Onion downy mildew confirmed in the state
Editor’s note: This article is from the archives of the MSU Crop Advisory Team Alerts. Check the label of any pesticide referenced to ensure your use is included.
Downy mildew on onion has been confirmed in Michigan. Although the disease was detected on only one plant, this pathogen can multiply rapidly and spread through a growing region if left untreated.
Downy mildew of onion is caused by the pathogen, Peronospora destructor, and first infects older leaves, occurring as pale, elongated patches that may have a grayish-violet fuzzy growth. Symptoms of the disease are best recognized when dew is present in the morning. Infected leaves become pale green, then yellow and can fold over and collapse. Premature death of onion leaves reduces bulb size. The downy mildew pathogen initiates infection during cool temperatures (less than 72°F) and wet conditions. Multiple infection cycles can occur in a season. Spores are produced at night and are easily blown long distances in moist air. They can germinate on onion tissue in one and a half to seven hours when temperatures are 50°F to 54°F. High daytime temperatures and short or interrupted periods of humidity at night can prevent sporulation. Overwintering spores, called oospores, can form in dying plant tissue and can be found in volunteer onions, onion cull piles, and in stored infected bulbs. Oospores have thick walls and a built-in food supply so they can withstand unfavorable winter temperatures and survive in the soil for up to five years.
Onion downy mildew study results
Research studies in Michigan (Figure 1) have shown that weekly applications of mancozeb (available as Dithane, Manzate, or Penncozeb) protect against downy mildew when spray coverage is good and sprays are begun before disease appears. Some growers choose to include Ridomil Gold MZ in alternation with mancozeb although this program is more costly. We have tested Pristine 38WG in rotation with Ridomil Gold MZ for downy mildew control. The program with Pristine and Ridomil Gold MZ in alternation was effective for downy mildew, but is very costly. It is likely that Pristine alternated with mancozeb would also be effective, but needs to be tested. In addition to downy mildew, Pristine 38WG has activity against the leaf blights including purple blotch, Stemphylium, and Botrytis. New products such as Tanos, Revus, and Ranman have been effective some years of our studies but have not been tested as a stand alone product with much success. New unregistered products such as Quadris Top (azoxystrobin/difenoconazole), Inspire Super, and newly released numbered products were very effective in controlling downy mildew in our 2008 research studies. At this time none of these products are currently labeled for use on onions. In the 2004 Ridomil Gold MZ alternated with either Manzate or Pristine provided the most consistent control of downy mildew. Revus and Tanos provided early season control of downy mildew but disease levels increased as the season continued and pressure approached epidemic levels. Ranman alternated with Omega provide a modest level of control, however neither of these products are registered for use on onions.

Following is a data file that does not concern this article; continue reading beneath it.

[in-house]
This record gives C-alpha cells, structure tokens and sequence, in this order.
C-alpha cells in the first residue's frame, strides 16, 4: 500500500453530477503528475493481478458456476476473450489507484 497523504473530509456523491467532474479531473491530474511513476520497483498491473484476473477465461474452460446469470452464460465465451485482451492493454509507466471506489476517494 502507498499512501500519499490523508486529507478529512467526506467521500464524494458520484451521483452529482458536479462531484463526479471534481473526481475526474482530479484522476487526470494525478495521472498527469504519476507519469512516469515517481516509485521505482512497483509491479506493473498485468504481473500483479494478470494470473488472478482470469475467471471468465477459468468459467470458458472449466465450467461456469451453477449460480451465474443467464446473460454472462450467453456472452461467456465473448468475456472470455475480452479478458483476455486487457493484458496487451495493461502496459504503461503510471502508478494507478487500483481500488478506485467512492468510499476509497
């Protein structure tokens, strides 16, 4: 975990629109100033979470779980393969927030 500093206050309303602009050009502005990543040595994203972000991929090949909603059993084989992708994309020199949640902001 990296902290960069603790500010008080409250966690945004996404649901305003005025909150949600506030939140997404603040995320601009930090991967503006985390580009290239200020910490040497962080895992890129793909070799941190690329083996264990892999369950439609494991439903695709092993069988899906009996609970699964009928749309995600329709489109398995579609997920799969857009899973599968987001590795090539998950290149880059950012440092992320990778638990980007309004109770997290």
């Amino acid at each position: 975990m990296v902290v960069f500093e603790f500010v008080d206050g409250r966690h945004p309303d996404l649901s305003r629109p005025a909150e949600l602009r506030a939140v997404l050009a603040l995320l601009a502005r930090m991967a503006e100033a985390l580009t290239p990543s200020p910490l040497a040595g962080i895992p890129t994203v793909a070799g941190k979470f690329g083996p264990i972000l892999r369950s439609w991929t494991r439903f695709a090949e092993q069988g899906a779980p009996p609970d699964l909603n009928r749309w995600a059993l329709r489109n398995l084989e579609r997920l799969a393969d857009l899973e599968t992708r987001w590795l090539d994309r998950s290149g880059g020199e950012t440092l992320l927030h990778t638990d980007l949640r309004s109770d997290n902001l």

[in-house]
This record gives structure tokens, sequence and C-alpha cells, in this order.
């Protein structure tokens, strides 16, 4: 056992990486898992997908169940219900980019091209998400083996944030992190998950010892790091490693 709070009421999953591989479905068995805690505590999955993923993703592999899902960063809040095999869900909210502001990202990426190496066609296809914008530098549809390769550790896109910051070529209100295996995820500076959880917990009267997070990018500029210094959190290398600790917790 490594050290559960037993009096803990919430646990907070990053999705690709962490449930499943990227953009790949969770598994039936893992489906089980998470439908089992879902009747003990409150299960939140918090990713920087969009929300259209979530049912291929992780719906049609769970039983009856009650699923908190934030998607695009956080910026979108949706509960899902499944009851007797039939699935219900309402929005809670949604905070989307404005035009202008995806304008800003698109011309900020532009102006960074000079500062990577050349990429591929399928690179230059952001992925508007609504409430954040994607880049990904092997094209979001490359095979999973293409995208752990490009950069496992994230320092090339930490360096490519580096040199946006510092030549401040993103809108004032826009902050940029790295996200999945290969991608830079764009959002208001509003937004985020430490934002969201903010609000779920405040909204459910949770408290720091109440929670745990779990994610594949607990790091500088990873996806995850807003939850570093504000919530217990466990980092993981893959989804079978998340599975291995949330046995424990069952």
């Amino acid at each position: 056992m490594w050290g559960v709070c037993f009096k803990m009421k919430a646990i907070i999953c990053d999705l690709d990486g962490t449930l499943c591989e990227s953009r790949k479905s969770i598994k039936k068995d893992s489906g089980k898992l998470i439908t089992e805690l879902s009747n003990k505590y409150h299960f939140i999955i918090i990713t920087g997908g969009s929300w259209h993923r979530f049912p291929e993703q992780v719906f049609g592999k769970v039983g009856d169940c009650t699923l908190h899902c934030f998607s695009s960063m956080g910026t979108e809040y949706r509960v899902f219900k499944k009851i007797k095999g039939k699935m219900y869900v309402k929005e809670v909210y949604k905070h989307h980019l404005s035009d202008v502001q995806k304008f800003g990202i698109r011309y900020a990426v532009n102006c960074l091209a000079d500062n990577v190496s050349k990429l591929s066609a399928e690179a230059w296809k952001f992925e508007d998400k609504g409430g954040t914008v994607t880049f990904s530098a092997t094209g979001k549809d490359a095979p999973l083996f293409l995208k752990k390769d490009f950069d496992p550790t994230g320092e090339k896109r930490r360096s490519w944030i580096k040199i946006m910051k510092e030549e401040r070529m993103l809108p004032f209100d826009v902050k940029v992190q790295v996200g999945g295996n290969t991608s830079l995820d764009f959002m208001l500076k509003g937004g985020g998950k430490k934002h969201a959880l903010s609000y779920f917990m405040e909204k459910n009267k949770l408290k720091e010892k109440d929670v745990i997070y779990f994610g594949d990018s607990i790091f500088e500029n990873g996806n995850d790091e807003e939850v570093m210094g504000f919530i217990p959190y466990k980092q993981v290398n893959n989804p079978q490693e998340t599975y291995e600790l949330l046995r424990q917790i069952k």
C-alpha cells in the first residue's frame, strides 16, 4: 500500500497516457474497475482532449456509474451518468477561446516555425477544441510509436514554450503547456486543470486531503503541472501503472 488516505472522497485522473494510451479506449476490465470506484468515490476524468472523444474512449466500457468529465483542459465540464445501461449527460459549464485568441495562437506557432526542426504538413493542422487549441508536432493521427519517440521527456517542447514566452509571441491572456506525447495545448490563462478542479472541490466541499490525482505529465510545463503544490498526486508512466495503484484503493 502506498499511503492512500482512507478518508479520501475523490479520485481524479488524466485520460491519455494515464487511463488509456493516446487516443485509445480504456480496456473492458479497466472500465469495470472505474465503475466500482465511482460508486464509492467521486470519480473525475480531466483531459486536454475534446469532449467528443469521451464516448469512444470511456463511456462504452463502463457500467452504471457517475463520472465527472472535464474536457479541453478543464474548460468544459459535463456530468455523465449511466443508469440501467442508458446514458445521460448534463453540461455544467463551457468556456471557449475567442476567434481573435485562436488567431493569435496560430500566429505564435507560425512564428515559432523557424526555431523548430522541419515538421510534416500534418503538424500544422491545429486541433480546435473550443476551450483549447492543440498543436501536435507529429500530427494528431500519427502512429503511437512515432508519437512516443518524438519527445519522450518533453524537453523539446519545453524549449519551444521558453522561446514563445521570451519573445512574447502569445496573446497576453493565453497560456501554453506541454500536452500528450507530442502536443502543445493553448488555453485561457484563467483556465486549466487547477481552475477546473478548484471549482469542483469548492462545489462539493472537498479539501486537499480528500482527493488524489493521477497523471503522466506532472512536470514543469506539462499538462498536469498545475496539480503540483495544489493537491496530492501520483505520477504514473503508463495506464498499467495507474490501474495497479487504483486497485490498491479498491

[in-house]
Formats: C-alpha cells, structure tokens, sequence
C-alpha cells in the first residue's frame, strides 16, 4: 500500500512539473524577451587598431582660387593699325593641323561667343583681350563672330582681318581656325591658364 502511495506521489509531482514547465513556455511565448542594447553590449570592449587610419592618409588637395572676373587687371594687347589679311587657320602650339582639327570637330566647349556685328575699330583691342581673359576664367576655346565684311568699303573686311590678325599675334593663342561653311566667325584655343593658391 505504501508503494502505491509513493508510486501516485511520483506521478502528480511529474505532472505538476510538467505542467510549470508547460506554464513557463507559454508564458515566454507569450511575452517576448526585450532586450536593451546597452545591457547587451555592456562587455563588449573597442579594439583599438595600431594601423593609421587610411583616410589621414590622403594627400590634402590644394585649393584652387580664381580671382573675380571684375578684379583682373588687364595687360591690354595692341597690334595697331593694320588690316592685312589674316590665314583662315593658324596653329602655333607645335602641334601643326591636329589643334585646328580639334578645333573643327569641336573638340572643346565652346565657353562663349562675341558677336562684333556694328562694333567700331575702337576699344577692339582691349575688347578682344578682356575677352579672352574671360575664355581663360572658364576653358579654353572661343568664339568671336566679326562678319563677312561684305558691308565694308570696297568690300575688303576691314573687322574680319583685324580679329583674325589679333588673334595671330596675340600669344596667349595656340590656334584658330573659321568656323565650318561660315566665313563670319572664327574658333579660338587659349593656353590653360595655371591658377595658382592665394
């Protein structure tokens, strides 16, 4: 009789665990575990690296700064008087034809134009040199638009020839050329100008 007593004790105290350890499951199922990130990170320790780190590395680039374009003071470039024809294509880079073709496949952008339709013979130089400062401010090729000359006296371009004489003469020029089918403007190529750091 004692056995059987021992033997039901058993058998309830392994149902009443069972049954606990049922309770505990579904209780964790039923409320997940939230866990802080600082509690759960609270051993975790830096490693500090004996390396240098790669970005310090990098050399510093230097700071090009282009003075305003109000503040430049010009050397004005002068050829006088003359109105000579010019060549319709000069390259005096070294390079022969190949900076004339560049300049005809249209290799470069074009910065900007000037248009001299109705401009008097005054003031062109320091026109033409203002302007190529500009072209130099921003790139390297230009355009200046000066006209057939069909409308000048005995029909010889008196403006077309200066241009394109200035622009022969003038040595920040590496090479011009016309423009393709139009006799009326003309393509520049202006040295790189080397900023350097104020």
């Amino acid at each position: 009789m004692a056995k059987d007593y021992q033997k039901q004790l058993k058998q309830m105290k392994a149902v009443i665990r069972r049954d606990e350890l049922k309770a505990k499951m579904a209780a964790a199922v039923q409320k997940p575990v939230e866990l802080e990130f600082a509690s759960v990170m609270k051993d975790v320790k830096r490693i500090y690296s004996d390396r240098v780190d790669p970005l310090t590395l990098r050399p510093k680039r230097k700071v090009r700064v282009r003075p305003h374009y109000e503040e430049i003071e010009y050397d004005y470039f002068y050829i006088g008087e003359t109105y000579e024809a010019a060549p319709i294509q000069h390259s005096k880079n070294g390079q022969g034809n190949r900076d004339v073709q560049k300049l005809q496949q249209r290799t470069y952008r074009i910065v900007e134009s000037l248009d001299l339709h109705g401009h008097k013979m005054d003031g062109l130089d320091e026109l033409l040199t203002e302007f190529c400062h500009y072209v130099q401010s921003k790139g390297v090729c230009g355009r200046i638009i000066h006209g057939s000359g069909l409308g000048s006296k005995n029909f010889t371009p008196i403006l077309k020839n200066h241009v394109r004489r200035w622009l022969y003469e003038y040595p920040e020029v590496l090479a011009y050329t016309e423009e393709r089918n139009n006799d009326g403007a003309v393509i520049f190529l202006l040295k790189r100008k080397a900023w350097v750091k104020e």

Onion leaf blight and purple blotch study results
Historically any product containing chlorothalonil (Bravo, Equus, Echo) and iprodione (Rovral), were effective in controlling both onion leaf blight and purple blotch. Some of the new stroblilurin products such as Quadris, Pristine, and Flint are also very effective for purple blotch control.
In our recent studies (Figure 2), Quadris Top, Inspire (difenoconazole), Omega, and numbered compounds were effective in controlling both onion Botrytis leaf blight and purple blotch. The product Switch was also effective in controlling Botrytis leaf blight and is the only product tested in these studies that is currently labeled for use on onion.